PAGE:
Open access
Yingkai Sha
,
Ryan A. Sobash
, and
David John Gagne II

Abstract

An ensemble post-processing method is developed for the probabilistic prediction of severe weather (tornadoes, hail, and wind gusts) over the conterminous United States (CONUS). The method combines conditional generative adversarial networks (CGANs), a type of deep generative model, with a convolutional neural network (CNN) to post-process convection-allowing model (CAM) forecasts. The CGANs are designed to create synthetic ensemble members from deterministic CAM forecasts, and their outputs are processed by the CNN to estimate the probability of severe weather. The method is tested using High-Resolution Rapid Refresh (HRRR) 1–24 hr forecasts as inputs and Storm Prediction Center (SPC) severe weather reports as targets. The method produced skillful predictions with up to 20% Brier Skill Score (BSS) increases compared to other neural-network-based reference methods using a testing dataset of HRRR forecasts in 2021. For the evaluation of uncertainty quantification, the method is overconfident but produces meaningful ensemble spreads that can distinguish good and bad forecasts. The quality of CGAN outputs is also evaluated. Results show that the CGAN outputs behave similarly to a numerical ensemble; they preserved the inter-variable correlations and the contribution of influential predictors as in the original HRRR forecasts. This work provides a novel approach to post-process CAM output using neural networks that can be applied to severe weather prediction.

Open access
Free access
Harold E. Brooks
,
Montgomery L. Flora
, and
Michael E. Baldwin

Abstract

Forecast evaluation metrics have been discovered and rediscovered in a variety of contexts, leading to confusion. We look at measures from the 2x2 contingency table and the history of their development and illustrate how different fields working on similar problems has led to different approaches and perspectives of the same mathematical concepts. For example, Probability of Detection is a quantity in meteorology that was also called Prefigurance in the field, while the same thing is named Recall in information science and machine learning, and Sensitivity and True Positive Rate in the medical literature. Many of the scores that combine three elements of the 2x2 table can be seen as either coming from a perspective of Venn diagrams or from the Pythagorean means, possibly weighted, of two ratios of performance measures. Although there are algebraic relationships between the two perspectives, the approaches taken by authors led them in different directions, making it unlikely that they would discover scores that naturally arose from the other approach.

We close by discussing the importance of understanding the implicit or explicit values expressed by the choice of scores. In addition, we make some simple recommendations about the appropriate nomenclature to use when publishing interdisciplinary work.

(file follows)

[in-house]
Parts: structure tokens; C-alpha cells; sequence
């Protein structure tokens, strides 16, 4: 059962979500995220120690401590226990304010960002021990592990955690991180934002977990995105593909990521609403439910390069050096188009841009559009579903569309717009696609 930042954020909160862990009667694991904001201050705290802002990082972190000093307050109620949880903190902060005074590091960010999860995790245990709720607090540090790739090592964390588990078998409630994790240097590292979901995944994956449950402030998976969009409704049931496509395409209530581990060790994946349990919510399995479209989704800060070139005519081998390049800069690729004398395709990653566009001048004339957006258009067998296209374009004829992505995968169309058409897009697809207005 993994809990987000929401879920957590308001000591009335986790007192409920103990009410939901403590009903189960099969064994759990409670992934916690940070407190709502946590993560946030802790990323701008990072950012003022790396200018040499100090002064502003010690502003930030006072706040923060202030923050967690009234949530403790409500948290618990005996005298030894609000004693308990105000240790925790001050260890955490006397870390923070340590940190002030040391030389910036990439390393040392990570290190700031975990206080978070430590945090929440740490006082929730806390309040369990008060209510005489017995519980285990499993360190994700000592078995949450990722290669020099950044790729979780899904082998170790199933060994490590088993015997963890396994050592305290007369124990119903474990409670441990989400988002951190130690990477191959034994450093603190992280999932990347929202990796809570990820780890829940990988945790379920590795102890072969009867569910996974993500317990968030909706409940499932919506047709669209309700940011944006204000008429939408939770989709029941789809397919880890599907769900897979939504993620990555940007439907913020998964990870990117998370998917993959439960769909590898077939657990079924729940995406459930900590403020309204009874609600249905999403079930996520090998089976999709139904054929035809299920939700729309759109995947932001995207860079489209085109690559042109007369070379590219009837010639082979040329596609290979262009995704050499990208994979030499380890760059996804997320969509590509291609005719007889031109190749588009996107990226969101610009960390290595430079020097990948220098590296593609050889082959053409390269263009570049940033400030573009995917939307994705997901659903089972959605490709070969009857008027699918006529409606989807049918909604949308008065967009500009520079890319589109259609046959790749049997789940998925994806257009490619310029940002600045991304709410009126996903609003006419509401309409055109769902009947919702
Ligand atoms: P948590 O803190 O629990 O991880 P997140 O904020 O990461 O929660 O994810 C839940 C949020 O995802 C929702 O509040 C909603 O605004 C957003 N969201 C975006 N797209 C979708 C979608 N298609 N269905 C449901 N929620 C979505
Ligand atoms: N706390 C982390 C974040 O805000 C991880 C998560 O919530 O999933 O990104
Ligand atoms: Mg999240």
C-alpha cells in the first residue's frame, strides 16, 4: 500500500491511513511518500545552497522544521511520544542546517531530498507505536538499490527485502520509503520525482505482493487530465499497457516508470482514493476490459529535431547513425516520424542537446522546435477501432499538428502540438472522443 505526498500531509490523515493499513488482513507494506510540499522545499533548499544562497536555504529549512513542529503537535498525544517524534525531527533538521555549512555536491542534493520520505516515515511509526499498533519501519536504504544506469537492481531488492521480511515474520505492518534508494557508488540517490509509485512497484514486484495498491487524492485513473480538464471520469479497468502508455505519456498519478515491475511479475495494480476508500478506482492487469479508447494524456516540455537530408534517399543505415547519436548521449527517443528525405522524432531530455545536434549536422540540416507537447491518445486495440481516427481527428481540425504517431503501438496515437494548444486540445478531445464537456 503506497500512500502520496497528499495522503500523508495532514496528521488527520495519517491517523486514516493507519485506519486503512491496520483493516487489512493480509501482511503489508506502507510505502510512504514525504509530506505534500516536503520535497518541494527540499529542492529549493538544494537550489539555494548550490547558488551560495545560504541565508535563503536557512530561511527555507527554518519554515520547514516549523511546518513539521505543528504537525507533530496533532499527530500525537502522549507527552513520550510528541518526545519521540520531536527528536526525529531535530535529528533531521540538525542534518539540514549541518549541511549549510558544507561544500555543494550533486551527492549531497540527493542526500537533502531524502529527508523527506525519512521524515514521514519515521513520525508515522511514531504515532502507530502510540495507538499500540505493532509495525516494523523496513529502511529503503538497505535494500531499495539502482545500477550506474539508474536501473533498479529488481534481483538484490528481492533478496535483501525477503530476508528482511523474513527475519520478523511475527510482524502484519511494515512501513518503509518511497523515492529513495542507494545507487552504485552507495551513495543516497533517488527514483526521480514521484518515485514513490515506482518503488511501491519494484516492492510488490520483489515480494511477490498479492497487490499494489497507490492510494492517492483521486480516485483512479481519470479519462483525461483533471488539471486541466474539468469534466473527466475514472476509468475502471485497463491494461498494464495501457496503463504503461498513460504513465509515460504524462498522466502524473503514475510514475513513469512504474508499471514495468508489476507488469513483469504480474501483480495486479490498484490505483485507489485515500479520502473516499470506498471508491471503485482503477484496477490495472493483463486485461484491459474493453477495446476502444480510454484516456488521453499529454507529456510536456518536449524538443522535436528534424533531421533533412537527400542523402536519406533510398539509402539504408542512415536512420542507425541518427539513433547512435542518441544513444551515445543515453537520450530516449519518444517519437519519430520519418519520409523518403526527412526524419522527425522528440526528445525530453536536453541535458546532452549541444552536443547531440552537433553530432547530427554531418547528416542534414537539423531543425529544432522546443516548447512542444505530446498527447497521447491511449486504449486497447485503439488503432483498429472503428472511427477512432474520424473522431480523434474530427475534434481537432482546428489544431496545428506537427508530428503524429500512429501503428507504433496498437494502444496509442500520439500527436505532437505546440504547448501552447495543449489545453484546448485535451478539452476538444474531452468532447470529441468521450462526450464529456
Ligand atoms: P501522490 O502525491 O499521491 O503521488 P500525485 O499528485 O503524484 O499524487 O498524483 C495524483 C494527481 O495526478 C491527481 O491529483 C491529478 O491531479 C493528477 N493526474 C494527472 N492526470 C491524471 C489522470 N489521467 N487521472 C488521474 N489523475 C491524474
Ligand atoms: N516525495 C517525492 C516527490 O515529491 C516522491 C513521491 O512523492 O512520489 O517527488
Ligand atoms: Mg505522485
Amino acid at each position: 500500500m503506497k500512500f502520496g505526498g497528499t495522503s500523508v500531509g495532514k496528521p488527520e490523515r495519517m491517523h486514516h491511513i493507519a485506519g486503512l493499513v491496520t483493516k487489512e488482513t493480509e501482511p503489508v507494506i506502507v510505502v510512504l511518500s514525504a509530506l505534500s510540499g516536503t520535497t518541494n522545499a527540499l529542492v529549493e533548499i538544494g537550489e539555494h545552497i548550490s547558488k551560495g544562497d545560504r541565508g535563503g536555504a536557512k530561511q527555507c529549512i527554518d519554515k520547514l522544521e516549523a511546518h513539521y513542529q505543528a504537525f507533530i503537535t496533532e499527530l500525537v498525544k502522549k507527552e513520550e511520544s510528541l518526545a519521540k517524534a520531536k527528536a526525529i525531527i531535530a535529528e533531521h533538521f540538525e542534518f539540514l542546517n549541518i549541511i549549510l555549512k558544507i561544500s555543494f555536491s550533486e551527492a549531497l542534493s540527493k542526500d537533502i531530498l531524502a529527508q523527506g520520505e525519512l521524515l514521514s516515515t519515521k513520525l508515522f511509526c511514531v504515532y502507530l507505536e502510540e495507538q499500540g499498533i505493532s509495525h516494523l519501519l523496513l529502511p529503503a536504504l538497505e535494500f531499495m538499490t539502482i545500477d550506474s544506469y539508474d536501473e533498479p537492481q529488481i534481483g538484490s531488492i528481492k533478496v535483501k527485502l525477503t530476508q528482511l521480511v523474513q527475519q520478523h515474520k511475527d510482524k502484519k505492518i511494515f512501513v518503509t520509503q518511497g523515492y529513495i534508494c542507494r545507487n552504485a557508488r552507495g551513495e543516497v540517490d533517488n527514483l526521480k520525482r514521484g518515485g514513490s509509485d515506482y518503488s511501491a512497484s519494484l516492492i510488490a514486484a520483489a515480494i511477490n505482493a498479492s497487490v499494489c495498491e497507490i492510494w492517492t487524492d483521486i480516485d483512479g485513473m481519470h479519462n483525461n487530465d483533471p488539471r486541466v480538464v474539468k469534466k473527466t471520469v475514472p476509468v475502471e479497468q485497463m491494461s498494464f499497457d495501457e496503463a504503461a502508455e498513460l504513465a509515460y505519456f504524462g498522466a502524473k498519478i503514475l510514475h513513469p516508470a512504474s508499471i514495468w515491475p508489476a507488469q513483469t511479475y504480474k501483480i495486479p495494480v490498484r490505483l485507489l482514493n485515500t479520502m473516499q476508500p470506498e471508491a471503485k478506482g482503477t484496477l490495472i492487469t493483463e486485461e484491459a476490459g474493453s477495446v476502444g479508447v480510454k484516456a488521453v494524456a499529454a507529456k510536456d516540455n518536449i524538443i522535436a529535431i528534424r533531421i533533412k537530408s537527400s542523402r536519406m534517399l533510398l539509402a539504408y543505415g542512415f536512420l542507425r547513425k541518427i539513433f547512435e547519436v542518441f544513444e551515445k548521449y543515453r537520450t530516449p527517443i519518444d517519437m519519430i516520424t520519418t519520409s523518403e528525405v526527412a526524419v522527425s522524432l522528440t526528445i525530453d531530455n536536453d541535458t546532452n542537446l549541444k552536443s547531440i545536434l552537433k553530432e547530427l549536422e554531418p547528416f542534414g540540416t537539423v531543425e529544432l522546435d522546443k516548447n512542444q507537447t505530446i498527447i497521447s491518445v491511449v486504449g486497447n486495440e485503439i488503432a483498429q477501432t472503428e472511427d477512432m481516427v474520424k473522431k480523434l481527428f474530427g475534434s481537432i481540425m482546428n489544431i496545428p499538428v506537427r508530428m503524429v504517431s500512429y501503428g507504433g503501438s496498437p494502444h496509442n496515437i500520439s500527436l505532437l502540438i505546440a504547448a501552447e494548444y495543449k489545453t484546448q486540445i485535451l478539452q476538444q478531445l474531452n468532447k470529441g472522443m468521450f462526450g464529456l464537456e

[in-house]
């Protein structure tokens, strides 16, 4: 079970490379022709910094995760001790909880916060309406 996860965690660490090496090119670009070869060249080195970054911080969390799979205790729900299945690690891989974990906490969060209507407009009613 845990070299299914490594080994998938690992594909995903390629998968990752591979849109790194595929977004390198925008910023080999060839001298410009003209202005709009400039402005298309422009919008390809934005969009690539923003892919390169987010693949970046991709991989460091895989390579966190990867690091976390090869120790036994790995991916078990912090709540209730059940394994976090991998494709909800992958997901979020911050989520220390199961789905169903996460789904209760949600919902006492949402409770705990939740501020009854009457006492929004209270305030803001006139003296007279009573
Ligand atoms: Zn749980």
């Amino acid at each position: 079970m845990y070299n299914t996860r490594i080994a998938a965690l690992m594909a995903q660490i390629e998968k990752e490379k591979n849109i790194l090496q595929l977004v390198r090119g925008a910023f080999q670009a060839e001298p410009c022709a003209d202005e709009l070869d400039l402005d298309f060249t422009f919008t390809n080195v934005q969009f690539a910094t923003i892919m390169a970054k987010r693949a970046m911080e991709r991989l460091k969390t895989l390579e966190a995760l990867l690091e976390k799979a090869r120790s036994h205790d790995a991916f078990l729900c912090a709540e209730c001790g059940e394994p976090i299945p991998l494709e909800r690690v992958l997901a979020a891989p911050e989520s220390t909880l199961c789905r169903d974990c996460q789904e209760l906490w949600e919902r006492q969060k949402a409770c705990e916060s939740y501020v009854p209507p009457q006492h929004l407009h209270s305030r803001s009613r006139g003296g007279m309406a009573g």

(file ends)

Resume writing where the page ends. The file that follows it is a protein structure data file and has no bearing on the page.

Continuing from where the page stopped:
Open access
Zhiwei Zhen
,
Huikyo Lee
,
Ignacio Segovia-Dominguez
,
Meichen Huang
,
Yuzhou Chen
,
Michael Garay
,
Daniel Crichton
, and
Yulia R. Gel

Abstract

Virtually all aspects of our societal functioning—from food security to energy supply to healthcare—depend on the dynamics of environmental factors. Nevertheless, the social dimensions of weather and climate are noticeably less explored by the artificial intelligence community. By harnessing the strength of geometric deep learning (GDL), we aim to investigate the pressing societal question the potential disproportional impacts of air quality on COVID-19 clinical severity. To quantify air pollution levels, here we use aerosol optical depth (AOD) records that measure the reduction of the sunlight due to atmospheric haze, dust, and smoke. We also introduce unique and not yet broadly available NASA satellite records (NASAdat) on AOD, temperature, and relative humidity and discuss the utility of these new data for biosurveillance and climate justice applications, with a specific focus on COVID-19 in the states of Texas and Pennsylvania. The results indicate, in general, that the poorer air quality tends to be associated with higher rates for clinical severity and, in the case of Texas, that this phenomenon particularly stands out in Texan counties characterized by higher socioeconomic vulnerability. This, in turn, raises a concern of environmental injustice in these socioeconomically disadvantaged communities. Furthermore, given that one of NASA’s recent long-term commitments is to address such inequitable burden of environmental harm by expanding the use of Earth science data such as NASAdat, this project is one of the first steps toward developing a new platform integrating NASA’s satellite observations with deep learning (DL) tools for social good.

Significance Statement

By leveraging the strengths of modern deep learning models, particularly, graph neural networks to describe complex spatiotemporal dependencies and by introducing new NASA satellite records, this study aims to investigate the problem of potential environmental injustice associated with COVID-19 clinical severity and caused by disproportional impacts of poor air quality on disadvantaged socioeconomic populations.

Open access